Department stores are rejuvenating their customer base for what they call “Gaisho” services for the wealthy. At the Isetan Shinjuku main store, the amount of purchases by Gaisho customers 44 years old and younger expanded fivefold before the Covid-19 disaster. At Daimaru Matsuzakaya Department Store, 60% of Gaisho members via the newly established online counter were 44 years old or younger.
As the special demand from foreign visitors to Japan disappears, department stores are focusing on expanding their remaining strength, the wealthy customer base.
Gsisho is a service in which dedicated sales staff go to customers’ homes to meet their needs. At Isetan Mitsukoshi, Gaisho accounts for 20% of the total sales of its two flagship stores. Although the companies do not disclose their criteria for Gaisho customers, it appears that they solicit customers based on the amount of their purchases and assets. Among the younger group, it is said, “many are entrepreneurs.”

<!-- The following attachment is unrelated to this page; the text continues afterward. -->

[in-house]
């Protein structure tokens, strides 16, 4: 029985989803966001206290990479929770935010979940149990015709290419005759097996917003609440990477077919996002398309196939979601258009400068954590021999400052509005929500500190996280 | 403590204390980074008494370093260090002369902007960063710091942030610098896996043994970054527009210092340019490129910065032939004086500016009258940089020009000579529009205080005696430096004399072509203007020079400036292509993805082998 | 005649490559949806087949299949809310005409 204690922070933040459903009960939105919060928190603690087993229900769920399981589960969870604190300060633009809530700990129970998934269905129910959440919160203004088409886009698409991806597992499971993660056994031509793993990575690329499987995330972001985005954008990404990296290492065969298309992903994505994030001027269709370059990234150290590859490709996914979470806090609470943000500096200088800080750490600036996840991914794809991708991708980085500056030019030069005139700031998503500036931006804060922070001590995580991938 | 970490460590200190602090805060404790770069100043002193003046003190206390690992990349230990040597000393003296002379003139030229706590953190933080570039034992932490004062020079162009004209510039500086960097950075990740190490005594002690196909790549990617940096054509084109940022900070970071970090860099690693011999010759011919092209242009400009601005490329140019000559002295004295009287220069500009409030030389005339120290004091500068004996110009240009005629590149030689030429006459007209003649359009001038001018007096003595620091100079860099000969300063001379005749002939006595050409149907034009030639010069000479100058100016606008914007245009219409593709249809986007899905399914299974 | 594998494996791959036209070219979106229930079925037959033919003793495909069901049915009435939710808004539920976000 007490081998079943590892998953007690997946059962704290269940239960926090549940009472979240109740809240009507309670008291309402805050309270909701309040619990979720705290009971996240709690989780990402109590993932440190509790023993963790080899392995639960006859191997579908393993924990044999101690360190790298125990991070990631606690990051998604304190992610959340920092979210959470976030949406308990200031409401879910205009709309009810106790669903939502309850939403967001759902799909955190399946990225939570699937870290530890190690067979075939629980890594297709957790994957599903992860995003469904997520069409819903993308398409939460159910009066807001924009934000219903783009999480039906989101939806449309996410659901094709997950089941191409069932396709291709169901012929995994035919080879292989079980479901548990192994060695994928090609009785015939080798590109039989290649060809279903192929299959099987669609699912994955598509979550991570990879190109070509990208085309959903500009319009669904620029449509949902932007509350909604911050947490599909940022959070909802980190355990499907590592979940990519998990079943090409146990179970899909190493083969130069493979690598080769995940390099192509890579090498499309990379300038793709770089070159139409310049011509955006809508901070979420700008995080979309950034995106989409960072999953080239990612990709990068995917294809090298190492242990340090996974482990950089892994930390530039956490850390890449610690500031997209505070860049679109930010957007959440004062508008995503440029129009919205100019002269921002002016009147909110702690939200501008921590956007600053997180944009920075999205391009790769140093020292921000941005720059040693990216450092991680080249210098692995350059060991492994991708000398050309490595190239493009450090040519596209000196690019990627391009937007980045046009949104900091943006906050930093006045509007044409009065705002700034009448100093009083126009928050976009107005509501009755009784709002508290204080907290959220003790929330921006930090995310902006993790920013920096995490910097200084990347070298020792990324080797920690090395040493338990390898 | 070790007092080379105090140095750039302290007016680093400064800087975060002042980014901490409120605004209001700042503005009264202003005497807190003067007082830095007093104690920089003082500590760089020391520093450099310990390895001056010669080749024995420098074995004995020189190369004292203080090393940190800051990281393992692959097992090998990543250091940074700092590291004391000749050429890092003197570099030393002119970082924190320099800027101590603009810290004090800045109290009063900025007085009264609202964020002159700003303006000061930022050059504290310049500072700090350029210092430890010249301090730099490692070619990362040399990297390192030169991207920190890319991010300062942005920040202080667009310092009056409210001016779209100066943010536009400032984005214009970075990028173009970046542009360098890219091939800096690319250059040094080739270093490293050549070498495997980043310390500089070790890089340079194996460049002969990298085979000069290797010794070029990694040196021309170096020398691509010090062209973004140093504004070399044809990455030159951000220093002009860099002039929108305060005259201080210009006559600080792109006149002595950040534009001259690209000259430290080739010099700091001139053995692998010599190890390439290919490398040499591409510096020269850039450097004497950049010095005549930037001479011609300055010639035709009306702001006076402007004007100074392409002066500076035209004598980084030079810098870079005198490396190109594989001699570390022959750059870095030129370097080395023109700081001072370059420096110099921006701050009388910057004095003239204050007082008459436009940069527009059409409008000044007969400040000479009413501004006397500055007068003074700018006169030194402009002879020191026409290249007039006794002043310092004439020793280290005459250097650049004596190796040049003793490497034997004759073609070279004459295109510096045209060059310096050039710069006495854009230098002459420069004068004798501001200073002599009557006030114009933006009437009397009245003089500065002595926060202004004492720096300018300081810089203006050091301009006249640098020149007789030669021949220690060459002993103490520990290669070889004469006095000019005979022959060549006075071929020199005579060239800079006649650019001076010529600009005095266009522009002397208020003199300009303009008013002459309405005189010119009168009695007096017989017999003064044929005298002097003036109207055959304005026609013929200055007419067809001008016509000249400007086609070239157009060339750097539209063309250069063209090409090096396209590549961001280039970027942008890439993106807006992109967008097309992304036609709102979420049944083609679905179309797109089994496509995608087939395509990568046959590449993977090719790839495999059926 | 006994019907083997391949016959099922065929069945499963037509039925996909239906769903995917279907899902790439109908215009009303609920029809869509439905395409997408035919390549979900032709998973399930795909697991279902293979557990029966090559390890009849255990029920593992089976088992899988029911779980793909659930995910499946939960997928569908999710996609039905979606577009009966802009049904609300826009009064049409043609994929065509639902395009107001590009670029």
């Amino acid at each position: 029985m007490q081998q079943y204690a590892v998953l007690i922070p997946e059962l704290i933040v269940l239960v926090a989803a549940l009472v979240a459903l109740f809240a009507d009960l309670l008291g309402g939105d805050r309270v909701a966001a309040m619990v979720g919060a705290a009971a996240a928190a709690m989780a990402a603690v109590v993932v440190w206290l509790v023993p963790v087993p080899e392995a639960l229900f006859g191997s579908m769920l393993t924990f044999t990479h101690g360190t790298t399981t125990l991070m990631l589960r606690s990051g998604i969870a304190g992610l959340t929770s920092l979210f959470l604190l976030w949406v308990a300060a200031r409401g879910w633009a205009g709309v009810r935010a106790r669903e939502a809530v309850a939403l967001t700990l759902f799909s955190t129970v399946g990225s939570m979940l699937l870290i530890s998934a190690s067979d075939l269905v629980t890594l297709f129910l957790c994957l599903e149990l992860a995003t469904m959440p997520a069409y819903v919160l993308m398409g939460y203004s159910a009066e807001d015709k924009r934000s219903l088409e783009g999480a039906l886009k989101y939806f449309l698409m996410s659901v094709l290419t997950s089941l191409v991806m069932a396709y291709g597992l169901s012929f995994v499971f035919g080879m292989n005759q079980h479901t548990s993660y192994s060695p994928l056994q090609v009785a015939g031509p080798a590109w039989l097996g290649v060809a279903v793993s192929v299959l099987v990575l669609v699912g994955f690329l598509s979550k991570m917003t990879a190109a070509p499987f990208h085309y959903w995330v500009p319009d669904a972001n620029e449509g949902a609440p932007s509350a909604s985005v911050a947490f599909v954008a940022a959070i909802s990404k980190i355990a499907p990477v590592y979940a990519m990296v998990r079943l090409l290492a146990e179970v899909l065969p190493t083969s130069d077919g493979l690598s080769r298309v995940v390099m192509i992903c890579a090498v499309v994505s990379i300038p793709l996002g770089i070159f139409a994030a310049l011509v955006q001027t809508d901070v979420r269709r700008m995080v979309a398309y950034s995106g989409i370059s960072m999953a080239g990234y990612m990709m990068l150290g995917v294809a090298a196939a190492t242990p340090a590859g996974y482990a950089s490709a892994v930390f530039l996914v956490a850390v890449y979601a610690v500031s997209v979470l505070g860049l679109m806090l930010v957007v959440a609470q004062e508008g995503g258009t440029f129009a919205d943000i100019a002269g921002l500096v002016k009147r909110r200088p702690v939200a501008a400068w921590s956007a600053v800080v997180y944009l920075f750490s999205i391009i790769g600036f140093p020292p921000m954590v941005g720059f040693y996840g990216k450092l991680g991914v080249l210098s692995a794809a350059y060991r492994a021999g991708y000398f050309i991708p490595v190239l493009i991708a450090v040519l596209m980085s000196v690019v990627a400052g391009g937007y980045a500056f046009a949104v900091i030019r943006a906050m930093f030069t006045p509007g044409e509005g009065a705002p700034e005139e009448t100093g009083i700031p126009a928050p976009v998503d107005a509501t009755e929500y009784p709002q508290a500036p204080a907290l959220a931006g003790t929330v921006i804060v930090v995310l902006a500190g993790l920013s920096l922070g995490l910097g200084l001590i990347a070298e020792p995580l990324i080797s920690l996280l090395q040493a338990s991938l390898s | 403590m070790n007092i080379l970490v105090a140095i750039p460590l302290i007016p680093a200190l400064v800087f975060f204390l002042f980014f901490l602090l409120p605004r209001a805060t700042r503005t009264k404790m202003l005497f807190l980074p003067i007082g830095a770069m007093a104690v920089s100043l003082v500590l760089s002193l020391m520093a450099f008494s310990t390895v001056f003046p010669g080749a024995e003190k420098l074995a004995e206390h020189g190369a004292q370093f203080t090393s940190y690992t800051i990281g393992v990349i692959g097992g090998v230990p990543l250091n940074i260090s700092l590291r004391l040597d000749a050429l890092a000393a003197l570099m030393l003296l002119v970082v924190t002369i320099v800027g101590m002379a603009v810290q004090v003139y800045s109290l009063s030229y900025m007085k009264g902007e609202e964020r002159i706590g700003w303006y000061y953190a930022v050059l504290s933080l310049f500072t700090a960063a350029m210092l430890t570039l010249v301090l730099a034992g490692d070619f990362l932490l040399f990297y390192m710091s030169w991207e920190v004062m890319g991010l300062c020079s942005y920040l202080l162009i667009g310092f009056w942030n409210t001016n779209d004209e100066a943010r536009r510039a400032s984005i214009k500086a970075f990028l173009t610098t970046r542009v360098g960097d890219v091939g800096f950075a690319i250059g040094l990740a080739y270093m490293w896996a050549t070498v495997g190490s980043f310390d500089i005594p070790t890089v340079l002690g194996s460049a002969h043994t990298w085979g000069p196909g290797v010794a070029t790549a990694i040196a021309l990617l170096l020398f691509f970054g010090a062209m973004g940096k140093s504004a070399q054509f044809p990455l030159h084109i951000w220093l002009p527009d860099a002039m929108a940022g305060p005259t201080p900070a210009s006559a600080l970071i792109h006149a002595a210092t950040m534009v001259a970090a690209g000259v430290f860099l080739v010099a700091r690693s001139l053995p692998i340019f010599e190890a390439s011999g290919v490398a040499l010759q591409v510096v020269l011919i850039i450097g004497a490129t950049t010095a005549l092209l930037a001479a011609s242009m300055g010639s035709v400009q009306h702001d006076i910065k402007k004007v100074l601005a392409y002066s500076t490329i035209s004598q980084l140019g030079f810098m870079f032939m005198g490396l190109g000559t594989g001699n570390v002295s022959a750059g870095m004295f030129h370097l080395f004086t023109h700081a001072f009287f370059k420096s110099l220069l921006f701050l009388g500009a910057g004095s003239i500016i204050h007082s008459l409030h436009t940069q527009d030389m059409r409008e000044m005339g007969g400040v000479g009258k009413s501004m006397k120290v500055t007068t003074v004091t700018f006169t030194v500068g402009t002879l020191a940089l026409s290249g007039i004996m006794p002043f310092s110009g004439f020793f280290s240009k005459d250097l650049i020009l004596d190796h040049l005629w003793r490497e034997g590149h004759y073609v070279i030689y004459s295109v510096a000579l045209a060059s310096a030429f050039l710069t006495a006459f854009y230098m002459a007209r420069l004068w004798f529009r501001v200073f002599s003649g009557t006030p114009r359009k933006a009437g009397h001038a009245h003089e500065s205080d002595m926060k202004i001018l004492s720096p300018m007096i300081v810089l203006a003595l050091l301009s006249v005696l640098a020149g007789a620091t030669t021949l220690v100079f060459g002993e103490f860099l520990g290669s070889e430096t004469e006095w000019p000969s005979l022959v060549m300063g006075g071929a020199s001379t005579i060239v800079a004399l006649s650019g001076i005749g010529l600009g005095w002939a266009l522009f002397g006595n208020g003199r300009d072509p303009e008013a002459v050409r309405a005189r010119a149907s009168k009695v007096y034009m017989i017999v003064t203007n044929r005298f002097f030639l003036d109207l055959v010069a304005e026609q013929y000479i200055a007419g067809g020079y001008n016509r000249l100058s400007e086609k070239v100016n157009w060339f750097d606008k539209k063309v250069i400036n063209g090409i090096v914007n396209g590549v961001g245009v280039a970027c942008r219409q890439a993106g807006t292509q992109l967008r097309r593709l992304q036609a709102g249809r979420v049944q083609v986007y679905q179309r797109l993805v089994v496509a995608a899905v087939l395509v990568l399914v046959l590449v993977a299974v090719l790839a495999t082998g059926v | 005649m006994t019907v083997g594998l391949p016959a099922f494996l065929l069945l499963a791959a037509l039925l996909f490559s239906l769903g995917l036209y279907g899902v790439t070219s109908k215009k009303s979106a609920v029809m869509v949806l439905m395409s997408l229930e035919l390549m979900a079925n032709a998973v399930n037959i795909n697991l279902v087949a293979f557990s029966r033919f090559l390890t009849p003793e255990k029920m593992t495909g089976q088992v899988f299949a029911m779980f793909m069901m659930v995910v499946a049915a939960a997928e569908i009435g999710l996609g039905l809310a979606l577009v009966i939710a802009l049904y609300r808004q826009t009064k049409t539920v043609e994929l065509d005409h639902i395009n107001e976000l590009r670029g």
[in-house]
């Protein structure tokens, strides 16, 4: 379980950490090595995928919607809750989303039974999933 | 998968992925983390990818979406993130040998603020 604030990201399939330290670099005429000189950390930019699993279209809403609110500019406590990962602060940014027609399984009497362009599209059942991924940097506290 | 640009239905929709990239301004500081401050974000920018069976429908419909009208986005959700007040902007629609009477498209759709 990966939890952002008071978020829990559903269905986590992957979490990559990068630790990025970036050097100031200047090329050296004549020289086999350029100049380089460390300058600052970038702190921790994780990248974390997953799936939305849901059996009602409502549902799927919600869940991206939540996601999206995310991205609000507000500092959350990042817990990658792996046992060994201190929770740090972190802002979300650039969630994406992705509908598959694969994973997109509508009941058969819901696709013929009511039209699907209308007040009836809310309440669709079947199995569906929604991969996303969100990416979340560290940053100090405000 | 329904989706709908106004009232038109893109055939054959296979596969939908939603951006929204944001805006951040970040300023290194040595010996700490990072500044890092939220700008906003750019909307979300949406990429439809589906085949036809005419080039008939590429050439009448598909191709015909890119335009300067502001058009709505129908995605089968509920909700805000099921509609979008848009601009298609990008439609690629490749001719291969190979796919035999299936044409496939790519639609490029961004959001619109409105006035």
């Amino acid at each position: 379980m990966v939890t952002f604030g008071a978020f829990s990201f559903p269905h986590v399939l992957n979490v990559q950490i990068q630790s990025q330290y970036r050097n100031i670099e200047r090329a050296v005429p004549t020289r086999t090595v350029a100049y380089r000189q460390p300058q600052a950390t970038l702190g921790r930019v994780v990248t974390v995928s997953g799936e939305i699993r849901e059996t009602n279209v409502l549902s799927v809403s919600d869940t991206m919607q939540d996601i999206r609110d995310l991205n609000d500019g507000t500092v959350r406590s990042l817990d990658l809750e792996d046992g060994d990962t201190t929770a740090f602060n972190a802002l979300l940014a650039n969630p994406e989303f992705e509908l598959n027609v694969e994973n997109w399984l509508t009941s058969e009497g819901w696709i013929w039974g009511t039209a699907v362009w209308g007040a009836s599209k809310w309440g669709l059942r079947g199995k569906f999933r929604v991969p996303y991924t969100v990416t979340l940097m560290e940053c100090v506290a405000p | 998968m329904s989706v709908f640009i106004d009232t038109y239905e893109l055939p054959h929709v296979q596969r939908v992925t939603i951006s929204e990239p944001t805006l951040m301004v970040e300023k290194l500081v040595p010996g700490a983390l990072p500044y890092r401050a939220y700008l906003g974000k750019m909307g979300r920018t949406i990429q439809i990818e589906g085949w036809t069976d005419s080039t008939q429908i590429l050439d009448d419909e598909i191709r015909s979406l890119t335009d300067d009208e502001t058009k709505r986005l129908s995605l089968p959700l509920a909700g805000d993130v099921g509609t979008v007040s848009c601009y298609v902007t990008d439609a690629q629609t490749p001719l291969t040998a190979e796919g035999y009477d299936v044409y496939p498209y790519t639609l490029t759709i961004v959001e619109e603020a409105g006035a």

During the recovery phase from the Covid-19 disaster, the value of stocks and other assets rose. Travel, on the other hand, has been restricted, and the inflated spending power of the wealthy has turned to expensive items such as watches and jewelry.
According to Boston Consulting Group (BCG), global household assets, taking debt into account, increased by more than 40% from 2016 to 2021. Japan’s increased by only a little over 10% over the same period. Japan, where annual income levels have remained flat for 30 years, suggests that the spending power of the middle class has not grown.
However, the situation is different for the wealthy. According to the French consulting firm Cap Gemini, the number of HNWIs in Japan with assets of $1 million or more stood at 3.65 million as of 2009, ranking second in the world after the United States (7.46 million) and more than twice as many as the third place.